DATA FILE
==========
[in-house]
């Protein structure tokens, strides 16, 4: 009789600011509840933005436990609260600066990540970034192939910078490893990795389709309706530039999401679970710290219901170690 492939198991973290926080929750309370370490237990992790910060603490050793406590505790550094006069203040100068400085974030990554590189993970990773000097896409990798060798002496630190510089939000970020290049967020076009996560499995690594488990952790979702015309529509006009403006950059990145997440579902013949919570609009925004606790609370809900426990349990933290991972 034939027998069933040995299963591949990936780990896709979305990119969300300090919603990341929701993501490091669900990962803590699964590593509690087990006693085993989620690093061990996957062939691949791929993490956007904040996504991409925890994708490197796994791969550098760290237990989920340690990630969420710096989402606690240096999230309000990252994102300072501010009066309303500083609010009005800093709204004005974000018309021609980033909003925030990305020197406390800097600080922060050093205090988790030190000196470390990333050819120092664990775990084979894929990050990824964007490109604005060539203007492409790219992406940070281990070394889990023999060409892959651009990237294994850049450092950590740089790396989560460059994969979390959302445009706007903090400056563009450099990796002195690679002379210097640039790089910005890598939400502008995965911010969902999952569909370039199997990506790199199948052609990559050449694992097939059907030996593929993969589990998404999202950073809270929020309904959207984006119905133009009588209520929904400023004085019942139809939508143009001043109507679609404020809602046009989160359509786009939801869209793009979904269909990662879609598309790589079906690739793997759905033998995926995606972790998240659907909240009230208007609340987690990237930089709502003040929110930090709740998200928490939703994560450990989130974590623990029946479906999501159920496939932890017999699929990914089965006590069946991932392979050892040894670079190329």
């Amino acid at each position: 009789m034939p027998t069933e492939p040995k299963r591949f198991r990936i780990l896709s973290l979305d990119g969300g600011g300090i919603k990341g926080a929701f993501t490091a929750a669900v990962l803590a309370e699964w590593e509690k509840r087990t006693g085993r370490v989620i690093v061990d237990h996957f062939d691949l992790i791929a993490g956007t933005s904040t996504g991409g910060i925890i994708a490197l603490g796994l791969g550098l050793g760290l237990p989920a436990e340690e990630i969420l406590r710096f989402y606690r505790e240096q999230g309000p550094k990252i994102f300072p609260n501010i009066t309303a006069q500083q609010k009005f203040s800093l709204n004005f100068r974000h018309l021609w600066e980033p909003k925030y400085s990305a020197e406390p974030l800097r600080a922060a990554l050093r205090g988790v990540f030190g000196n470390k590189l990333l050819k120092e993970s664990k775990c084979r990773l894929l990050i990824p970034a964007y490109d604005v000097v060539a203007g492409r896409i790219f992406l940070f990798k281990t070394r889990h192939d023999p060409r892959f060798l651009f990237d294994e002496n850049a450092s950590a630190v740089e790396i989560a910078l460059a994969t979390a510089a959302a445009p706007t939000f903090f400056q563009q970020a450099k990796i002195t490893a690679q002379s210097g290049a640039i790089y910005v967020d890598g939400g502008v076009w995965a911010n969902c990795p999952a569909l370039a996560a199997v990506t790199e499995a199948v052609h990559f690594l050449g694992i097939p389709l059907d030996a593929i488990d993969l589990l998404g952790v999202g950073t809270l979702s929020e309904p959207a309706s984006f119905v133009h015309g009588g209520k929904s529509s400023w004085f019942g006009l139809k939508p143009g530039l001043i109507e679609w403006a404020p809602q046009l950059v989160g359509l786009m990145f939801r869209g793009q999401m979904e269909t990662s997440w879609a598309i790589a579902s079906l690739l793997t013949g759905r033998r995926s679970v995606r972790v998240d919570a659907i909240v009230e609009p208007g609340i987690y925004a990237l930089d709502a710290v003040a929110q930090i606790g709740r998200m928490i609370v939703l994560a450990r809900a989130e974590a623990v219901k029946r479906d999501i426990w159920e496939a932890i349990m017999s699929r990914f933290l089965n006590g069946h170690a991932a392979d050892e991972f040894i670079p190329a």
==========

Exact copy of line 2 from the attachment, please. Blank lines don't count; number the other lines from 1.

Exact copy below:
């Protein structure tokens, strides 16, 4: 009789600011509840933005436990609260600066990540970034192939910078490893990795389709309706530039999401679970710290219901170690 492939198991973290926080929750309370370490237990992790910060603490050793406590505790550094006069203040100068400085974030990554590189993970990773000097896409990798060798002496630190510089939000970020290049967020076009996560499995690594488990952790979702015309529509006009403006950059990145997440579902013949919570609009925004606790609370809900426990349990933290991972 034939027998069933040995299963591949990936780990896709979305990119969300300090919603990341929701993501490091669900990962803590699964590593509690087990006693085993989620690093061990996957062939691949791929993490956007904040996504991409925890994708490197796994791969550098760290237990989920340690990630969420710096989402606690240096999230309000990252994102300072501010009066309303500083609010009005800093709204004005974000018309021609980033909003925030990305020197406390800097600080922060050093205090988790030190000196470390990333050819120092664990775990084979894929990050990824964007490109604005060539203007492409790219992406940070281990070394889990023999060409892959651009990237294994850049450092950590740089790396989560460059994969979390959302445009706007903090400056563009450099990796002195690679002379210097640039790089910005890598939400502008995965911010969902999952569909370039199997990506790199199948052609990559050449694992097939059907030996593929993969589990998404999202950073809270929020309904959207984006119905133009009588209520929904400023004085019942139809939508143009001043109507679609404020809602046009989160359509786009939801869209793009979904269909990662879609598309790589079906690739793997759905033998995926995606972790998240659907909240009230208007609340987690990237930089709502003040929110930090709740998200928490939703994560450990989130974590623990029946479906999501159920496939932890017999699929990914089965006590069946991932392979050892040894670079190329």